The decision about the construction on the site was taken in autumn 1940. The following considerations had decided about the location of the headquarters right here: closeness to the former Soviet Union border of the Kętrzyn forest /this had an important psychological meaning (the Barbarossa plan foresaw an attack against the Soviet Union)/, East Prussia was one of the most fortified districts of the Third Reich, there were many fortresses in this area (Giżycko, Toruń, Kłajpeda, Pilawa) and there were also the so called 'fortified areas' with entrenchments and barbed wire.

The area selected for the headquarters was located far from major roads in an old forest which formed a natural shield all year round. Also the Great Mazurian Lakes were a natural barrier against land troops.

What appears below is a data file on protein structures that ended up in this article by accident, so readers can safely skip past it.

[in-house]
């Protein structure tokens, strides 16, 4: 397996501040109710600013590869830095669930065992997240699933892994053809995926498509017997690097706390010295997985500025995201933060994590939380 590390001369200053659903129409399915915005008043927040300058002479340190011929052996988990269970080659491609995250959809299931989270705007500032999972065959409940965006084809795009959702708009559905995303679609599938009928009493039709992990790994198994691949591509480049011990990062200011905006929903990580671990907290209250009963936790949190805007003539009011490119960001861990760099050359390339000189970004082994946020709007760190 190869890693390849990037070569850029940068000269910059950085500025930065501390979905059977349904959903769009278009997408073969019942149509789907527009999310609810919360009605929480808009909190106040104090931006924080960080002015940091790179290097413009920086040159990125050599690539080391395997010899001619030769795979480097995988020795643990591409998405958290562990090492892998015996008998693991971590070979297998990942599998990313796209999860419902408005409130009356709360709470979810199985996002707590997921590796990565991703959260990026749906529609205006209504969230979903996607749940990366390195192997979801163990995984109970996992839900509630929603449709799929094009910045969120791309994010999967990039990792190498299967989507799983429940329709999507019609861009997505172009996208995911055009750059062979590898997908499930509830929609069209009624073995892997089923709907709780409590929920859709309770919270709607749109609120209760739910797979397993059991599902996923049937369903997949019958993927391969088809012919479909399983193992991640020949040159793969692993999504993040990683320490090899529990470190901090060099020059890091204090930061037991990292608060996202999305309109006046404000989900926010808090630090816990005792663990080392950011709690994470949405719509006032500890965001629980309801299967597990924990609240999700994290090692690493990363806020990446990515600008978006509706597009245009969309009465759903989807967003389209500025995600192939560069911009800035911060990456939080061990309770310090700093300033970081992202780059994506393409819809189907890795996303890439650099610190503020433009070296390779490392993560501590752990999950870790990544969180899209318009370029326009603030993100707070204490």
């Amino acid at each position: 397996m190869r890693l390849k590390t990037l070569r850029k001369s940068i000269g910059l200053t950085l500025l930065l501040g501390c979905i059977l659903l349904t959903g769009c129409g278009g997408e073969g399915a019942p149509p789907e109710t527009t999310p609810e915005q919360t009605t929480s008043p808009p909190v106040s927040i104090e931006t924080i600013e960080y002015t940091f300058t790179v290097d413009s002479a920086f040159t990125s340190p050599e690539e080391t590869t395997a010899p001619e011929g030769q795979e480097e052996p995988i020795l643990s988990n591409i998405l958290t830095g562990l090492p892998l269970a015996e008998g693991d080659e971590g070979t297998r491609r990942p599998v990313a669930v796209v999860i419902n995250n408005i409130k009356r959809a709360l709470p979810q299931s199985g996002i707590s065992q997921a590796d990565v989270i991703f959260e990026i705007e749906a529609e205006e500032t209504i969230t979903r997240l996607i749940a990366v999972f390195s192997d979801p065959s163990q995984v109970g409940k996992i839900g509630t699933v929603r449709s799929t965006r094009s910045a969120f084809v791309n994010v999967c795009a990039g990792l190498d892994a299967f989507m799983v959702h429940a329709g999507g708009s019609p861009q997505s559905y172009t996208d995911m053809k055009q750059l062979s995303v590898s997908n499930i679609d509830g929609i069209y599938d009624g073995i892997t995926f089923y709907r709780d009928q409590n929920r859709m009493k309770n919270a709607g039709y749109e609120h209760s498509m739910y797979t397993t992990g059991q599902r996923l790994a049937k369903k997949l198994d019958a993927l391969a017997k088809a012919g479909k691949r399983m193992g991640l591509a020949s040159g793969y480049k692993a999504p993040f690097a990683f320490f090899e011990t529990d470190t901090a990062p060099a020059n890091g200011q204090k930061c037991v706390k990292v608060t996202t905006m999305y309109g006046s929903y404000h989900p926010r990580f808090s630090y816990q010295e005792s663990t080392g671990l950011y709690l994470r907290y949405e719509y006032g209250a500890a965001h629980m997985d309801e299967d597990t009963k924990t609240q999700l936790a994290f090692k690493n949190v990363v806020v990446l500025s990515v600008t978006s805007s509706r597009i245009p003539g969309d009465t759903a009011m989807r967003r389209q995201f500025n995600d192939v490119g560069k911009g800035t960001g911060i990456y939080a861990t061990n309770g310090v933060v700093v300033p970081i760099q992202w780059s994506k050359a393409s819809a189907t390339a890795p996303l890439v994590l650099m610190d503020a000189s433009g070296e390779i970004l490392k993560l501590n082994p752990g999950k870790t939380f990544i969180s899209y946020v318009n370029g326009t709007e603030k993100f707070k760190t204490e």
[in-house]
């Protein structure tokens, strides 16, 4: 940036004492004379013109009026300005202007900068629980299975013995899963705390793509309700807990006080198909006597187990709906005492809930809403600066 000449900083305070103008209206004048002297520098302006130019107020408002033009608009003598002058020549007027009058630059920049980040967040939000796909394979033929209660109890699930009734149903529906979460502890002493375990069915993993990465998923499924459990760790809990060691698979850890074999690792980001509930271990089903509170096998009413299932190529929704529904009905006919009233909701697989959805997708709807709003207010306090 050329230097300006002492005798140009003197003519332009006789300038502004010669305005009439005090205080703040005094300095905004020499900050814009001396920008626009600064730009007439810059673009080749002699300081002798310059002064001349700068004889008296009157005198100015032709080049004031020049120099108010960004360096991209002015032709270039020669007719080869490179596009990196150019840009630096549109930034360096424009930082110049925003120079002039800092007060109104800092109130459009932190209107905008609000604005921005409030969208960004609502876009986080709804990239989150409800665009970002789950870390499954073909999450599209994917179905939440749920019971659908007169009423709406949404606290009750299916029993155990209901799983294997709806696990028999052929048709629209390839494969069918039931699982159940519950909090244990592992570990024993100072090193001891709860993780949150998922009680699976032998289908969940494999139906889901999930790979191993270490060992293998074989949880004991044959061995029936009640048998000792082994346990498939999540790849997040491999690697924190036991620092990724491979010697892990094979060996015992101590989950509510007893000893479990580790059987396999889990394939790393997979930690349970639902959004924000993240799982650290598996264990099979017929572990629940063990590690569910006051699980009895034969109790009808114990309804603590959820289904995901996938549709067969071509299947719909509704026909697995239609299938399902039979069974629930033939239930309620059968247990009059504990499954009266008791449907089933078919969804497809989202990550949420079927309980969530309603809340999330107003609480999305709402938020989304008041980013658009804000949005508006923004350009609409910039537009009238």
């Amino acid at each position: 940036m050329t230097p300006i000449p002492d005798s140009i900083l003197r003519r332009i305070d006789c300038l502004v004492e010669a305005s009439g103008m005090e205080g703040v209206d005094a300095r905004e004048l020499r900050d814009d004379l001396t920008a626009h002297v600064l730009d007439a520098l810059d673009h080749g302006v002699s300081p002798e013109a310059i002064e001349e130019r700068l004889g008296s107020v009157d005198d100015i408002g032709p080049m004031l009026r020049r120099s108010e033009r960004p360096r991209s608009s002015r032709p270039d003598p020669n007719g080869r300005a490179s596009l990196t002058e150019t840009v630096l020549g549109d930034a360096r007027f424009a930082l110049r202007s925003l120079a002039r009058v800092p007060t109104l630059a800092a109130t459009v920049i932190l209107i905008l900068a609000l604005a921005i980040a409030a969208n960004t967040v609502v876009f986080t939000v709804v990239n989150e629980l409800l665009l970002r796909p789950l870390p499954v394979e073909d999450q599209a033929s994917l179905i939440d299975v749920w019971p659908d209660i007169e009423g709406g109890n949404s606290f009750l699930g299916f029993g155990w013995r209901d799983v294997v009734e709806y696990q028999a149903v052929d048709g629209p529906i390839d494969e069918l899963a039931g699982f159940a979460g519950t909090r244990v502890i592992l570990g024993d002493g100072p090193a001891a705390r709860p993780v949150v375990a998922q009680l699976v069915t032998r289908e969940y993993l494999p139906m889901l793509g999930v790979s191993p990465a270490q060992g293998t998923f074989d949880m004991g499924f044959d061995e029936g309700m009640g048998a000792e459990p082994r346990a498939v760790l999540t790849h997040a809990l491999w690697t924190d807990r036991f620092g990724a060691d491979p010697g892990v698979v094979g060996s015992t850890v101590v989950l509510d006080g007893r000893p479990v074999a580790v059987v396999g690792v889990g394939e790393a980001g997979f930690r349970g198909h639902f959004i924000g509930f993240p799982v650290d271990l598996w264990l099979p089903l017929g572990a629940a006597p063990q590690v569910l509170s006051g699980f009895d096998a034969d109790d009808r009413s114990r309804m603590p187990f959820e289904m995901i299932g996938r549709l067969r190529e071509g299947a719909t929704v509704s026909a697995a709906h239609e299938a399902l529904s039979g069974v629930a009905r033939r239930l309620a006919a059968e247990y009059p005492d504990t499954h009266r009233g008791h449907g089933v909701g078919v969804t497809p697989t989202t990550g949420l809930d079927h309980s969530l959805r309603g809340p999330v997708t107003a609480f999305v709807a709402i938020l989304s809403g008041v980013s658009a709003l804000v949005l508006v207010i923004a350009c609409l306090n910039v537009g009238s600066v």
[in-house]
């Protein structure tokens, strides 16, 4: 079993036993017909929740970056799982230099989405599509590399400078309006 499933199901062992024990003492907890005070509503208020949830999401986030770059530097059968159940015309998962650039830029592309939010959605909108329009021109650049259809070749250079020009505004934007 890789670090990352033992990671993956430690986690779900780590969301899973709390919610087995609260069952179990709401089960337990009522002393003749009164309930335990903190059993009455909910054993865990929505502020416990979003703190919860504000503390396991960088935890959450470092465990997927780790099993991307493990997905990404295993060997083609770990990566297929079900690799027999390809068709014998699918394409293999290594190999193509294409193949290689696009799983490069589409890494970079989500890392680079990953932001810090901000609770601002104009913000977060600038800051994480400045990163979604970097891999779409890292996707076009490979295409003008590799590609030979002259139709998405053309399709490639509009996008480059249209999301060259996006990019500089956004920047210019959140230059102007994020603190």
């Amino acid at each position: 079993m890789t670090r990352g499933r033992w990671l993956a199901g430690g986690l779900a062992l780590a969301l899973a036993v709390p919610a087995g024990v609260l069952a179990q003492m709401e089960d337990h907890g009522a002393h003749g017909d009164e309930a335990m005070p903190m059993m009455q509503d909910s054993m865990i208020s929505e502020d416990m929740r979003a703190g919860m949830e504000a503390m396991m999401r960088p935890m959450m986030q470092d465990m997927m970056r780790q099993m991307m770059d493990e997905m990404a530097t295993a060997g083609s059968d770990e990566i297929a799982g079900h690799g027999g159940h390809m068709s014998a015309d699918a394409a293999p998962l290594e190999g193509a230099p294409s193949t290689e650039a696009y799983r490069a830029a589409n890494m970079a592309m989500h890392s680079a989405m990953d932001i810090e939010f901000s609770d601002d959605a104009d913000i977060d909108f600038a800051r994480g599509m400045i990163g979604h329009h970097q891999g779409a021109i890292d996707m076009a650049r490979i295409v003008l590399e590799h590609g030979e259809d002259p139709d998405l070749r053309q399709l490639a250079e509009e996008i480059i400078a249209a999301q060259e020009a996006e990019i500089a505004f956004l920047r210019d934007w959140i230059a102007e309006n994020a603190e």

The stated in many guide books overall number of employees /3000 to 5000 / seems to be severely underestimated. Prof. F. Seidler in the monograph about F.Todt says that in programming assumptions the construction of the main field at Hitler's headquarters projected to hire 50 thousand workers (20, p. 352). Peter Hoffmann in a letter to the author of this guide indicates that on 20 July 1944 (the day of the attack on Hitler) about 5 thousand labourers worked in the headquarters. The author of this publication - despite the widely circulated rumours about hiring prisoners of war and forced labourers - didn't find any documents confirming that opinion.